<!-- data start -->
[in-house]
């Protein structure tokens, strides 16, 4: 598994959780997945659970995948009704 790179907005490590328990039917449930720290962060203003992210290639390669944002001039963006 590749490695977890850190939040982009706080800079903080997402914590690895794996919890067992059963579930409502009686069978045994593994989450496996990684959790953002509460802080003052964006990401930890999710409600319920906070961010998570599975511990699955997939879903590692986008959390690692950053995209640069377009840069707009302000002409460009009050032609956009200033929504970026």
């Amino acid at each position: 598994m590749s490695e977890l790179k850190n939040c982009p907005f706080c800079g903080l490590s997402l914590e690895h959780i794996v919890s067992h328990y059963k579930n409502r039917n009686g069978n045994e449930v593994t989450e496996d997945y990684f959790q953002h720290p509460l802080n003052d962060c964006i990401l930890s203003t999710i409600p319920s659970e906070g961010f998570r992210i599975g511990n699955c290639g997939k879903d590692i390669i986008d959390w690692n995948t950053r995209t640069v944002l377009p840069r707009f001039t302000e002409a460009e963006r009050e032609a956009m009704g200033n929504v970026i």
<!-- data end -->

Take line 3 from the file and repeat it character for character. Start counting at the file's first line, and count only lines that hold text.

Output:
């Amino acid at each position: 598994m590749s490695e977890l790179k850190n939040c982009p907005f706080c800079g903080l490590s997402l914590e690895h959780i794996v919890s067992h328990y059963k579930n409502r039917n009686g069978n045994e449930v593994t989450e496996d997945y990684f959790q953002h720290p509460l802080n003052d962060c964006i990401l930890s203003t999710i409600p319920s659970e906070g961010f998570r992210i599975g511990n699955c290639g997939k879903d590692i390669i986008d959390w690692n995948t950053r995209t640069v944002l377009p840069r707009f001039t302000e002409a460009e963006r009050e032609a956009m009704g200033n929504v970026i």